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Year : 2015  |  Volume : 4  |  Issue : 5  |  Page : 34-35

Significance of NTM infections in Croatia

1 TB Department, n National Institute of Public Health, Zagreb, Croatia
2 Department for Respiratory Diseases, University Hospital Center Zagreb, Zagreb, Croatia

Correspondence Address:
V Katalinic-Jankovic
Croatian National Institute of Public Health, Mycobacteriology Dpt., TB NRL/SNRL, Rockefellerova 7, 10 000 Zagreb
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Source of Support: None, Conflict of Interest: None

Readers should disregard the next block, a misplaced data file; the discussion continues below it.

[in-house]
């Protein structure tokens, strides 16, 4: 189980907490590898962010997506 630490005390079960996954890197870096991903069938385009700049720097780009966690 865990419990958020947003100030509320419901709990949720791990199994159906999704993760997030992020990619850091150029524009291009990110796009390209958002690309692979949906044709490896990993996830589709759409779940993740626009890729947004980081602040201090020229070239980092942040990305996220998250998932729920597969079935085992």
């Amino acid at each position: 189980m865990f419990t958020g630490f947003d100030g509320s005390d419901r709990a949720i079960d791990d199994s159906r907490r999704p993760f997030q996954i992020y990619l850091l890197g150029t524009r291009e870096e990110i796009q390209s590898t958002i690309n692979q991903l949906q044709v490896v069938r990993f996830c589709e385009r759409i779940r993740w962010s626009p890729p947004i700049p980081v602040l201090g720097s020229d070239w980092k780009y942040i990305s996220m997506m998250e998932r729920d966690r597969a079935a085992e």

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Nontuberculous mycobacteria (NTM) are environmental, opportunistic pathogens found in soil and water. NTM are adapted for residence in drinking water distribution systems as they are disinfectant-resistant, surface adherent, and able to grow on low concentrations of organic matter. Reports of NTM infections have been increasing over the past two decades. Of the >150 NTM species reported in the literature, some 25 species have been strongly associated with a variety of human diseases, of which the pulmonary NTM disease (PNTM) is the most frequent. The distribution of NTM species differs strongly by region and it is generally accepted that NTM species differ in their clinical relevance. Further, NTM differ strongly in their growth rate, temperature tolerance, and drug susceptibility, making the correct species identification a very important step in the process of diagnosis. Because NTM are environmental bacteria, the diagnosis of PNTM is complex and requires good communication between clinicians, radiologists, and microbiologists. Extensive microbial resistance, often misleading in vitro drug susceptibility patterns, and complicated treatment regimens are just some of the factors adding to the frustration of the clinical management of NTM diseases. To prevent unwarranted diagnoses and treatment of NTM disease as well as unnecessary diagnostic delay, it could be helpful to use separate, more stringent criteria for species of low relevance, and less stringent criteria for species considered to be of high clinical relevance in the local setting, namely: isolation of Mycobacterium kansasii (worldwide) and Mycobacterium malmoense (north-western Europe) from pulmonary specimens usually indicates disease, whereas Mycobacterium gordonae and Mycobacterium simiae typically represent contamination. This approach requires complete and up-to-date insight in locally prevalent NTM and their clinical relevance. In Croatia, all strains of NTM isolated in any laboratory are sent to the National Reference Laboratory for identification. NTM strains have been systematically recorded and reported since 1982. In the last decade, two retrospective analyses were done to assess the clinical relevance of different NTM species and the burden of pulmonary NTM disease. Over the past decade, a 30-fold increase in overall NTM isolation rates and a 4-fold increase in PNTM incidence were observed. Mycobacterium xenopi was the most frequently seen causative agent of pulmonary NTM disease, but the degree of clinical relevance (i.e., percentage of patients meeting the diagnosis criteria, per species) was higher for isolates of MAC (66.5%) and M. kansasii (57.2%). Only about 30% of the M. xenopi isolates represented true disease. Further, interesting regional differences were observed. Clinically relevant NTM isolates were significantly more often found in the coastal region of Croatia, and the average annual incidence of the PNTM was twice as high in coastal compared with the continental region. The overall burden of PNTM in Croatia is still low compared with tuberculosis. This can, in part, explain the observed lack of knowledge of NTM infections among respiratory specialists. Since these pathogens are increasingly common worldwide, especially in countries where the incidence of tuberculosis is declining, a constant rising of awareness and knowledge is necessary.

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